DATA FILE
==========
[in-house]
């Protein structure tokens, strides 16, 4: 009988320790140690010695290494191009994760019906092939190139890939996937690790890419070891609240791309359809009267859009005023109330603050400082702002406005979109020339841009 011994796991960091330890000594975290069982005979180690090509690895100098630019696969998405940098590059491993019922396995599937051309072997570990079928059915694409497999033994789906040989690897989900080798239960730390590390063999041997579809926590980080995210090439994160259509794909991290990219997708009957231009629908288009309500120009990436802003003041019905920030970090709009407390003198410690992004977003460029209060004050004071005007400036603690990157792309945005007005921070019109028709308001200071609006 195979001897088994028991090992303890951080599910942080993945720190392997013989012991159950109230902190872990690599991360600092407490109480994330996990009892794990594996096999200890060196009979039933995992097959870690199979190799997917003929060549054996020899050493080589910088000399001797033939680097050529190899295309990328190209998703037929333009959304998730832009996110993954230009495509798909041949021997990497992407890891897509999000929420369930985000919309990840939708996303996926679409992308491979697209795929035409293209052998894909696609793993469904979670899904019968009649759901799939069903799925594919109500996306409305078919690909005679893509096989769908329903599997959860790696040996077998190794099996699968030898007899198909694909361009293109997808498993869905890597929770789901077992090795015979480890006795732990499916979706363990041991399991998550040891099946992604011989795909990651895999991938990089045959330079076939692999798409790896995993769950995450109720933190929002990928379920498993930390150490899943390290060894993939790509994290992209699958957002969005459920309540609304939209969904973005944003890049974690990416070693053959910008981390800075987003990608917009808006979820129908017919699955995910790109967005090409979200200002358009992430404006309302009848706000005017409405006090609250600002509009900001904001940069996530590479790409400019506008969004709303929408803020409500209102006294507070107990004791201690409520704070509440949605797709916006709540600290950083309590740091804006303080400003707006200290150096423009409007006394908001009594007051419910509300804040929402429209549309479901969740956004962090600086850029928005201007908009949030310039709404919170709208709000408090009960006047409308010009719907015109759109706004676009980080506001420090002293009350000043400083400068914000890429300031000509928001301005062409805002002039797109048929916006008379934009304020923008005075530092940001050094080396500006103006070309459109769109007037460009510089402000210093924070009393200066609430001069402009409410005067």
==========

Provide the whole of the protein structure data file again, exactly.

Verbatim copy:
[in-house]
């Protein structure tokens, strides 16, 4: 009988320790140690010695290494191009994760019906092939190139890939996937690790890419070891609240791309359809009267859009005023109330603050400082702002406005979109020339841009 011994796991960091330890000594975290069982005979180690090509690895100098630019696969998405940098590059491993019922396995599937051309072997570990079928059915694409497999033994789906040989690897989900080798239960730390590390063999041997579809926590980080995210090439994160259509794909991290990219997708009957231009629908288009309500120009990436802003003041019905920030970090709009407390003198410690992004977003460029209060004050004071005007400036603690990157792309945005007005921070019109028709308001200071609006 195979001897088994028991090992303890951080599910942080993945720190392997013989012991159950109230902190872990690599991360600092407490109480994330996990009892794990594996096999200890060196009979039933995992097959870690199979190799997917003929060549054996020899050493080589910088000399001797033939680097050529190899295309990328190209998703037929333009959304998730832009996110993954230009495509798909041949021997990497992407890891897509999000929420369930985000919309990840939708996303996926679409992308491979697209795929035409293209052998894909696609793993469904979670899904019968009649759901799939069903799925594919109500996306409305078919690909005679893509096989769908329903599997959860790696040996077998190794099996699968030898007899198909694909361009293109997808498993869905890597929770789901077992090795015979480890006795732990499916979706363990041991399991998550040891099946992604011989795909990651895999991938990089045959330079076939692999798409790896995993769950995450109720933190929002990928379920498993930390150490899943390290060894993939790509994290992209699958957002969005459920309540609304939209969904973005944003890049974690990416070693053959910008981390800075987003990608917009808006979820129908017919699955995910790109967005090409979200200002358009992430404006309302009848706000005017409405006090609250600002509009900001904001940069996530590479790409400019506008969004709303929408803020409500209102006294507070107990004791201690409520704070509440949605797709916006709540600290950083309590740091804006303080400003707006200290150096423009409007006394908001009594007051419910509300804040929402429209549309479901969740956004962090600086850029928005201007908009949030310039709404919170709208709000408090009960006047409308010009719907015109759109706004676009980080506001420090002293009350000043400083400068914000890429300031000509928001301005062409805002002039797109048929916006008379934009304020923008005075530092940001050094080396500006103006070309459109769109007037460009510089402000210093924070009393200066609430001069402009409410005067």